This paper examines the racially segregationist practices and the integrationist, inclusionist formation of African American leader Dr. T.R.M. Howard during his tenure as a surgeon and entrepreneur in the all-black Mississippi Delta community of Mound Bayou, 1942-1956. The paper analytically investigates the careful racial negotiations that were required of Howard as he advanced a separatist but egalitarian economic and social plan for Delta blacks. This separatist plan, it is argued, is grounded in the racial pragmatism of the Seventh-day Adventist church which provided a bibliocentric, Tuskegee-inspired education to Howard from youth through medical school and beyond. Howard’s ...


Family Life In Carver City- Lincoln Gardens, Lisa K. Armstrong Jul 2016

Family Life In Carver City- Lincoln Gardens, Lisa K. Armstrong

Graduate Theses and Dissertations

This study will investigate family life and explore the realities and the resilience of traditional, Black middle class families in Carver City-Lincoln Gardens through changing times. This research will contribute to the literature on local history in Tampa, with a particular focus on Black family. The goal of this study is to demonstrate how Black families support and sustain themselves through the collective efforts of the community and extend kinships.


“Black Americans And Hiv/Aids In Popular Media” Conforming To The Politics Of Respectability, Alisha Lynn Menzies Jul 2016

“Black Americans And Hiv/Aids In Popular Media” Conforming To The Politics Of Respectability, Alisha Lynn Menzies

Graduate Theses and Dissertations

This dissertation examines narratives about racialized gender, sexuality, and class through media images of black Americans with HIV/AIDS. Through textual analysis of media sites featuring HIV/AIDS and blackness (The Announcement, Precious, and Marvelyn Brown’s website, www.marvelynbrown.com), this project analyzes how the politics of respectability—a set of precepts that govern how black men and women can present themselves in public spaces to align with white ideals of gender and sexuality—construct black people in media representations of HIV/AIDS. This work examines how respectability politics deployed in media representations of HIV/AIDS and black Americans ...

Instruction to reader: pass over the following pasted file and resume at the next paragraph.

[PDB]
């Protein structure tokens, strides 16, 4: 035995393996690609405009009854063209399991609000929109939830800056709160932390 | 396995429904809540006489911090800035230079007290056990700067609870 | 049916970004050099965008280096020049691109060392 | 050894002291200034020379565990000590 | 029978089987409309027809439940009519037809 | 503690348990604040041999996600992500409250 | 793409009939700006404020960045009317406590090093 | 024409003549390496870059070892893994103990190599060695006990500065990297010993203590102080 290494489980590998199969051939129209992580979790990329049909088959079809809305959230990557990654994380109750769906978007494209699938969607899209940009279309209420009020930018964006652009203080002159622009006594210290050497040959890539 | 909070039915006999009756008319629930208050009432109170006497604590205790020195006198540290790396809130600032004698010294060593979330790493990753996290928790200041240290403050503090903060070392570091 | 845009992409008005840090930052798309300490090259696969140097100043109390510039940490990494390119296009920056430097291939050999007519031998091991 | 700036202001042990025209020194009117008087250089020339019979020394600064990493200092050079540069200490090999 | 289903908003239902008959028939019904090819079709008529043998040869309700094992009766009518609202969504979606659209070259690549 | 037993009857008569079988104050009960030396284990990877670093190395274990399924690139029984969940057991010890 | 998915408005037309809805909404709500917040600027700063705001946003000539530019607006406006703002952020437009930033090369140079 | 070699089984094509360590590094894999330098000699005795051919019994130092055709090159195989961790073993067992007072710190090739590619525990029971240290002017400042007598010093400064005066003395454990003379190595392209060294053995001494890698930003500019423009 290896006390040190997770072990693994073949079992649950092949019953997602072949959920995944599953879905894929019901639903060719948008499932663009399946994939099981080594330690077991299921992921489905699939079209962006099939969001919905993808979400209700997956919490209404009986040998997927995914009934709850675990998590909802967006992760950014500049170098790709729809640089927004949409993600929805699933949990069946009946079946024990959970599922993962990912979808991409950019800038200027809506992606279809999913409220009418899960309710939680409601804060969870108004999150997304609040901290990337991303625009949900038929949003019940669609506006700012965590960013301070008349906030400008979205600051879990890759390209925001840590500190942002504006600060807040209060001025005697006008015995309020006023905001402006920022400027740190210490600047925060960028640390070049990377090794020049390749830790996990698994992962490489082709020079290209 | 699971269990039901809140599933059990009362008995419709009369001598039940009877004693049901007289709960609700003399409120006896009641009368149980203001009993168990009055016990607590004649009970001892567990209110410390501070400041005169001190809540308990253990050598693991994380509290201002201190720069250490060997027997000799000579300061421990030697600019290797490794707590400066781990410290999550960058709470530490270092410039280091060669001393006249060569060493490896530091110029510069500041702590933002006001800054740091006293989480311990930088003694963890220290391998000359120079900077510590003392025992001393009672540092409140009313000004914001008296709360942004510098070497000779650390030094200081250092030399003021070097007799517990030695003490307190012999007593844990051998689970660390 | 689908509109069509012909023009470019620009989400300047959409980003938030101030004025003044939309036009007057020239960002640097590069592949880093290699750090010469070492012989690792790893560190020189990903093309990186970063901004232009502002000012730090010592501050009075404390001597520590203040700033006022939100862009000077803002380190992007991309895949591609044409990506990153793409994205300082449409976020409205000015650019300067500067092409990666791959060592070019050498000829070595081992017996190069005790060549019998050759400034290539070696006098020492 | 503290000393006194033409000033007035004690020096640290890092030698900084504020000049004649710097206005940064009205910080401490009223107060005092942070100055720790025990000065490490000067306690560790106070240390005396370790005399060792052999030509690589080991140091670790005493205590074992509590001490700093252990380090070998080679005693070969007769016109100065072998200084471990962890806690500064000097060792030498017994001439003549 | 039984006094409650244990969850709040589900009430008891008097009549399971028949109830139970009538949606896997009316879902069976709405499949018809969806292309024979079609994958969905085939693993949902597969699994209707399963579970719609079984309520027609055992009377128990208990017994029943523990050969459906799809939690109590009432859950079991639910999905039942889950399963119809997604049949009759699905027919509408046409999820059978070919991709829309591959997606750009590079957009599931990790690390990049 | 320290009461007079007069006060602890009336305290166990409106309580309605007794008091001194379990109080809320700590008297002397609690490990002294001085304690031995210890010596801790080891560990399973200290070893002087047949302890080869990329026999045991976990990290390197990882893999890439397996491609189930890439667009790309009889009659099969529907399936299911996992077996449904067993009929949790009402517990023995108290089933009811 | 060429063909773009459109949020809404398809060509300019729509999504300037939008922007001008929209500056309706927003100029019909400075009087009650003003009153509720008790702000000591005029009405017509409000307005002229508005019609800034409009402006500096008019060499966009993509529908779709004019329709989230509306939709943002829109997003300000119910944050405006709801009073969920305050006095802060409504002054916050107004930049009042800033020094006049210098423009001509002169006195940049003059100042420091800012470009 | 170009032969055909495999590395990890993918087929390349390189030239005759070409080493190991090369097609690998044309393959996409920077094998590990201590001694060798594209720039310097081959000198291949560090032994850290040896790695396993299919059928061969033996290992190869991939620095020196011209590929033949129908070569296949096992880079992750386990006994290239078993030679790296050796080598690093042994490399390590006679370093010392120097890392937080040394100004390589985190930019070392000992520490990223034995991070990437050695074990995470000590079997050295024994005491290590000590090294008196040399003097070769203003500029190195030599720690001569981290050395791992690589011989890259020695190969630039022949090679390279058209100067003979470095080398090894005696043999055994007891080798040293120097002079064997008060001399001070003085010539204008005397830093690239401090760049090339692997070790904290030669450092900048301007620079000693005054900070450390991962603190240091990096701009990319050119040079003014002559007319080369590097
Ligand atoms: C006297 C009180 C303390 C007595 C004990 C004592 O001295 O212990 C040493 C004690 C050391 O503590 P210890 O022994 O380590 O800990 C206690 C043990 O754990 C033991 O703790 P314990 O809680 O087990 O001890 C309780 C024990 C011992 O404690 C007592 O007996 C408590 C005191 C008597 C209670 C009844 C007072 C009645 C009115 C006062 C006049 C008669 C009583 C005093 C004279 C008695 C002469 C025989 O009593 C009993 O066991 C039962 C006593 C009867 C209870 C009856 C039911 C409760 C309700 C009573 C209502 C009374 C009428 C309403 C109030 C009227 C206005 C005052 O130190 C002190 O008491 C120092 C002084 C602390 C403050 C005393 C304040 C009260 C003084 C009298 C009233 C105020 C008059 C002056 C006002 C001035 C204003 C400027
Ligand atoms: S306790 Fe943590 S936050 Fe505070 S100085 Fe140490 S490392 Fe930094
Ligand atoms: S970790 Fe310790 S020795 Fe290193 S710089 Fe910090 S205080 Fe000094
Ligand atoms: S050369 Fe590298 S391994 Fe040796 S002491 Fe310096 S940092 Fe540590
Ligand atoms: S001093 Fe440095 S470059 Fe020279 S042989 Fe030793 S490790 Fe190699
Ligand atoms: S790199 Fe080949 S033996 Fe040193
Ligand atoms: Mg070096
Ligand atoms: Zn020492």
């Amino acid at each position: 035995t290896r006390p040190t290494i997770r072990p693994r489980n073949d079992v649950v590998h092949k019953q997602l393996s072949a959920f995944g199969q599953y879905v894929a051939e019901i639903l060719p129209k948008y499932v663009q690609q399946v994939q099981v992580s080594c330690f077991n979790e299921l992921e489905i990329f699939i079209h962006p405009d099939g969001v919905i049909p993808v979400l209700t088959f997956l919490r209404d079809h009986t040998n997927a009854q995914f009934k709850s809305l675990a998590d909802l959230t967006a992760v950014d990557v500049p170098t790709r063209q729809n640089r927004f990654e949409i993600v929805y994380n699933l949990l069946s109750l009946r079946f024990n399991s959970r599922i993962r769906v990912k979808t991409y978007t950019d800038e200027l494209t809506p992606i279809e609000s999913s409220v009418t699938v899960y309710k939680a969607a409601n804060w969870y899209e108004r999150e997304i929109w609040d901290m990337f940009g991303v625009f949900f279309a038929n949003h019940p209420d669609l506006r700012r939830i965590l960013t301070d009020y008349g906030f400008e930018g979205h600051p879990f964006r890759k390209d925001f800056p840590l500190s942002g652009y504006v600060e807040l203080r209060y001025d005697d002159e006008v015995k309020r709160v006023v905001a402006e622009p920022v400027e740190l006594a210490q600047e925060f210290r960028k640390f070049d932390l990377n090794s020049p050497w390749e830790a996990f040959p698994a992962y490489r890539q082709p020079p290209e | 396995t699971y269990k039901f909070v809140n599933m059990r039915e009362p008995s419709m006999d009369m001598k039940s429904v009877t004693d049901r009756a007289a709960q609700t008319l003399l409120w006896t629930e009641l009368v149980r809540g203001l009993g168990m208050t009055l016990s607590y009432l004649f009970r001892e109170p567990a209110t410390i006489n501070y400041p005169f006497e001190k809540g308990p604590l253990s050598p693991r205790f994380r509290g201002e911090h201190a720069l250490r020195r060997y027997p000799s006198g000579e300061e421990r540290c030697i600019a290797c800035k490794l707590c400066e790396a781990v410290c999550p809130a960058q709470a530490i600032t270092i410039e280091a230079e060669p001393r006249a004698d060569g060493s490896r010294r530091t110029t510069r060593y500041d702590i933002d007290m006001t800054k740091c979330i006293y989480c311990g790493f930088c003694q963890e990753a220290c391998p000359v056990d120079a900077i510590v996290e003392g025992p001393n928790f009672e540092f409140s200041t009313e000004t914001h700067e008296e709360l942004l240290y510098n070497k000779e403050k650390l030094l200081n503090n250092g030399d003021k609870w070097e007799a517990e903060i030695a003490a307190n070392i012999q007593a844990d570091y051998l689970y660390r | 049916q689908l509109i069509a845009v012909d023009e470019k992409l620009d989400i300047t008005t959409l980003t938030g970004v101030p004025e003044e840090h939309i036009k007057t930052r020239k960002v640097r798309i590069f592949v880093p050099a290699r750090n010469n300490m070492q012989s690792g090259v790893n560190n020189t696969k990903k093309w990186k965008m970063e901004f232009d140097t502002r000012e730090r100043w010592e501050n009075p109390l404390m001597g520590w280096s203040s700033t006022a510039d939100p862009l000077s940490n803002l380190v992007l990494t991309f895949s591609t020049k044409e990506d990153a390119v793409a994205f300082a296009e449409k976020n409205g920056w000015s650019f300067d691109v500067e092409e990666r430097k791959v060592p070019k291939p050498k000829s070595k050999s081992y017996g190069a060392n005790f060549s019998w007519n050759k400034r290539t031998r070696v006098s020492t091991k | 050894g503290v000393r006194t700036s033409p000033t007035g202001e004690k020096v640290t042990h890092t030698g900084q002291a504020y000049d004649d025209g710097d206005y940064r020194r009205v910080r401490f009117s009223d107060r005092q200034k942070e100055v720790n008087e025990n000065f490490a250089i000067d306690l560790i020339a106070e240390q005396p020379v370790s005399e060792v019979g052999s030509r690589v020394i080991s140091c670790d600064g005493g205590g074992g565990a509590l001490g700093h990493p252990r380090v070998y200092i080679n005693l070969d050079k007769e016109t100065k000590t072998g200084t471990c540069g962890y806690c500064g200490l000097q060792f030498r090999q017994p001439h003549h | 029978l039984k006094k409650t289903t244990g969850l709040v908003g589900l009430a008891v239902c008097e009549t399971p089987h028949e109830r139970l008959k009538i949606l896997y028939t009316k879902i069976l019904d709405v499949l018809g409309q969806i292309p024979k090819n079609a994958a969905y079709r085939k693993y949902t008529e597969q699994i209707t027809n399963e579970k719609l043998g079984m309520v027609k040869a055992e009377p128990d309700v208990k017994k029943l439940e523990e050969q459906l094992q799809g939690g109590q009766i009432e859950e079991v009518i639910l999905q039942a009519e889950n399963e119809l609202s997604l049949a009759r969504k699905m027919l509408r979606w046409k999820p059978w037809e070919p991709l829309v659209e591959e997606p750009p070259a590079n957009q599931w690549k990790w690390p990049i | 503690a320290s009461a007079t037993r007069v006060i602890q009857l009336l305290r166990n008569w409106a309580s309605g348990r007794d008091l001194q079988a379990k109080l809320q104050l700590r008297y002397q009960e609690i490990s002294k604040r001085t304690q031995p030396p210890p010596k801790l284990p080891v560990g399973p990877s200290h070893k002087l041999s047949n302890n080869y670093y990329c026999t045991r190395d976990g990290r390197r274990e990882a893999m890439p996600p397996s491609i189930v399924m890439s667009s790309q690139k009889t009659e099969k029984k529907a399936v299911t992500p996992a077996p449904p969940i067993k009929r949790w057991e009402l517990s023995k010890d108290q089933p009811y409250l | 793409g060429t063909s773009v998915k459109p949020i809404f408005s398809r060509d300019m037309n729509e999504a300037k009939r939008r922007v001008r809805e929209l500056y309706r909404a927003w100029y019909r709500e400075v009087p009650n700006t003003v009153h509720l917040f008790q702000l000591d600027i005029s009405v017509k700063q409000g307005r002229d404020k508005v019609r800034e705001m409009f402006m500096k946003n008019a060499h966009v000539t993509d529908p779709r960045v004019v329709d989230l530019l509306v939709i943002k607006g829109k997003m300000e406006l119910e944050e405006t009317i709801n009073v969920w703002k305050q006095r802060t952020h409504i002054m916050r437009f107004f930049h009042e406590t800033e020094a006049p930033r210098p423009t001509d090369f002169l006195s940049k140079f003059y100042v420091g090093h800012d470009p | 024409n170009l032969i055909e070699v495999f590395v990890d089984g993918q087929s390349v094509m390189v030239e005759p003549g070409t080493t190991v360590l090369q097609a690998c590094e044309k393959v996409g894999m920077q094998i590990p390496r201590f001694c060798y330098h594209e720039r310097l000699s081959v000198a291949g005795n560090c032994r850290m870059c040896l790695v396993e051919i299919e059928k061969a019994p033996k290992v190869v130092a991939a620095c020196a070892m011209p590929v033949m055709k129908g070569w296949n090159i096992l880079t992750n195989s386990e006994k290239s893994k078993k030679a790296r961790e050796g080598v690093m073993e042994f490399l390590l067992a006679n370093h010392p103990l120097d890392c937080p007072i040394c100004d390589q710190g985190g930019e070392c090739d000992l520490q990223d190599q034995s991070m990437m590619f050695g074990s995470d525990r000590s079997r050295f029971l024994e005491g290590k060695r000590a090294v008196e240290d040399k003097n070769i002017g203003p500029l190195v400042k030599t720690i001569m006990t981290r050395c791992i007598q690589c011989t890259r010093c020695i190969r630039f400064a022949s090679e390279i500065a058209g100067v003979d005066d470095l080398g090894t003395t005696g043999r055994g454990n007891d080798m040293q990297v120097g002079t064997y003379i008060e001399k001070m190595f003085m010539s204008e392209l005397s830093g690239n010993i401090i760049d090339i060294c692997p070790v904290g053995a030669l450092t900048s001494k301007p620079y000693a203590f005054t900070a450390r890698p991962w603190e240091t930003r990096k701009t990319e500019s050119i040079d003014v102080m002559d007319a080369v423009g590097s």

What’S In Your Toolbox? Examining Tool Choices At Two Middle And Late Woodland-Period Sites On Florida’S Central Gulf Coast, Lori L. O'Neal Jun 2016

What’S In Your Toolbox? Examining Tool Choices At Two Middle And Late Woodland-Period Sites On Florida’S Central Gulf Coast, Lori L. O'Neal

Graduate Theses and Dissertations

The examination of the tools that prehistoric people crafted for subsistence and related practices offers distinctive insights into how they lived their lives. Most often, researchers study these practices in isolation, by tool type or by material. However, by using a relational perspective, my research explores the tool assemblage as a whole including bone, stone and shell. This allows me to study the changes in tool industries in relation to one another, something that I could not accomplish by studying only one material or tool type. I use this broader approach to tool manufacture and use for the artifact assemblage ...


Our Counter-Life Herstories: The Experiences Of African American Women Faculty In U.S. Computing Education, Shetay Nicole Ashford Apr 2016

Our Counter-Life Herstories: The Experiences Of African American Women Faculty In U.S. Computing Education, Shetay Nicole Ashford

Graduate Theses and Dissertations

The purpose of this life history qualitative study was to explore the Counter-Life Herstories of African American women faculty in U.S. Computing Education. Counter-Life Herstories are derived from Counterstories, life histories, and herstories as powerful social justice tools to uncover hidden truths about marginalized groups’ experiences. Through the collection of timelines, counter-life story interviews, and reflective journal writings, I co-constructed and interpreted the Counter-Life Herstories of five participants using an integrative conceptual framework that included critical race theory and Black feminist thought as interpretive frameworks, and Afrocentric feminist epistemology to govern my knowledge validation process. As an emerging African ...